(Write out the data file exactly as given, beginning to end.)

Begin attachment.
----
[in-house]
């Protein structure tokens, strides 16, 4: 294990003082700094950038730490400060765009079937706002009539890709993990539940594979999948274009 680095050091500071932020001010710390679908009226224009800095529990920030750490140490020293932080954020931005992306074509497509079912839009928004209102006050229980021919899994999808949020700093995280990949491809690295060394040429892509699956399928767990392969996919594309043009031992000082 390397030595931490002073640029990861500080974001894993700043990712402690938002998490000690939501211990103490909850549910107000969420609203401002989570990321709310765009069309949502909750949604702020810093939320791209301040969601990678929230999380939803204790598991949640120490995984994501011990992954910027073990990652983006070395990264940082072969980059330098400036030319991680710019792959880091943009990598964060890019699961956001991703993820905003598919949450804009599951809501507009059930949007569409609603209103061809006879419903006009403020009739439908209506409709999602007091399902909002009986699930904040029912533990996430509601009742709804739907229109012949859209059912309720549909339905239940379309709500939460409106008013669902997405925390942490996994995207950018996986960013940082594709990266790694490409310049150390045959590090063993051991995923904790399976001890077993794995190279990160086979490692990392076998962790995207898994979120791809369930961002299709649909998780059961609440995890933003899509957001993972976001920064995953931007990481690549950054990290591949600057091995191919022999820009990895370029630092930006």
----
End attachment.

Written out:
[in-house]
């Protein structure tokens, strides 16, 4: 294990003082700094950038730490400060765009079937706002009539890709993990539940594979999948274009 680095050091500071932020001010710390679908009226224009800095529990920030750490140490020293932080954020931005992306074509497509079912839009928004209102006050229980021919899994999808949020700093995280990949491809690295060394040429892509699956399928767990392969996919594309043009031992000082 390397030595931490002073640029990861500080974001894993700043990712402690938002998490000690939501211990103490909850549910107000969420609203401002989570990321709310765009069309949502909750949604702020810093939320791209301040969601990678929230999380939803204790598991949640120490995984994501011990992954910027073990990652983006070395990264940082072969980059330098400036030319991680710019792959880091943009990598964060890019699961956001991703993820905003598919949450804009599951809501507009059930949007569409609603209103061809006879419903006009403020009739439908209506409709999602007091399902909002009986699930904040029912533990996430509601009742709804739907229109012949859209059912309720549909339905239940379309709500939460409106008013669902997405925390942490996994995207950018996986960013940082594709990266790694490409310049150390045959590090063993051991995923904790399976001890077993794995190279990160086979490692990392076998962790995207898994979120791809369930961002299709649909998780059961609440995890933003899509957001993972976001920064995953931007990481690549950054990290591949600057091995191919022999820009990895370029630092930006």